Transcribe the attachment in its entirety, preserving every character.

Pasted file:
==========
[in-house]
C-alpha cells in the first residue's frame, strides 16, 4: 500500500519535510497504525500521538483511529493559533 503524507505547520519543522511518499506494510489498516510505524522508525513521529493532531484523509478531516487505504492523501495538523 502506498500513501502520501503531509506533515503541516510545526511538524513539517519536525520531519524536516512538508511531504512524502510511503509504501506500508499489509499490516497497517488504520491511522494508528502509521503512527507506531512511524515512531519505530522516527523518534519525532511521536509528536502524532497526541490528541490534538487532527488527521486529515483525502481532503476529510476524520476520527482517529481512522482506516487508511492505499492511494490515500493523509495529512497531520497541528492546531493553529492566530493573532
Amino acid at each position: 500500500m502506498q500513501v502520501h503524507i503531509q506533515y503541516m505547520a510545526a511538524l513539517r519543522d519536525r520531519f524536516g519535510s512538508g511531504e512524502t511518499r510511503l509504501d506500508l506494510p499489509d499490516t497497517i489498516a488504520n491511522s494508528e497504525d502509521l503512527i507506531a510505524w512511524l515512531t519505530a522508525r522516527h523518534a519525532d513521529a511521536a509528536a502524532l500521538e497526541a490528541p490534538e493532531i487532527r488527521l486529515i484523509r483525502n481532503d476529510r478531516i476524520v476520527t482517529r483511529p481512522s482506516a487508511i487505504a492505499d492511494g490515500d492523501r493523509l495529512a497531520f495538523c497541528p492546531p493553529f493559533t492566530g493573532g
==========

[in-house]
C-alpha cells in the first residue's frame, strides 16, 4: 500500500519535510497504525500521538483511529493559533 503524507505547520519543522511518499506494510489498516510505524522508525513521529493532531484523509478531516487505504492523501495538523 502506498500513501502520501503531509506533515503541516510545526511538524513539517519536525520531519524536516512538508511531504512524502510511503509504501506500508499489509499490516497497517488504520491511522494508528502509521503512527507506531512511524515512531519505530522516527523518534519525532511521536509528536502524532497526541490528541490534538487532527488527521486529515483525502481532503476529510476524520476520527482517529481512522482506516487508511492505499492511494490515500493523509495529512497531520497541528492546531493553529492566530493573532
Amino acid at each position: 500500500m502506498q500513501v502520501h503524507i503531509q506533515y503541516m505547520a510545526a511538524l513539517r519543522d519536525r520531519f524536516g519535510s512538508g511531504e512524502t511518499r510511503l509504501d506500508l506494510p499489509d499490516t497497517i489498516a488504520n491511522s494508528e497504525d502509521l503512527i507506531a510505524w512511524l515512531t519505530a522508525r522516527h523518534a519525532d513521529a511521536a509528536a502524532l500521538e497526541a490528541p490534538e493532531i487532527r488527521l486529515i484523509r483525502n481532503d476529510r478531516i476524520v476520527t482517529r483511529p481512522s482506516a487508511i487505504a492505499d492511494g490515500d492523501r493523509l495529512a497531520f495538523c497541528p492546531p493553529f493559533t492566530g493573532g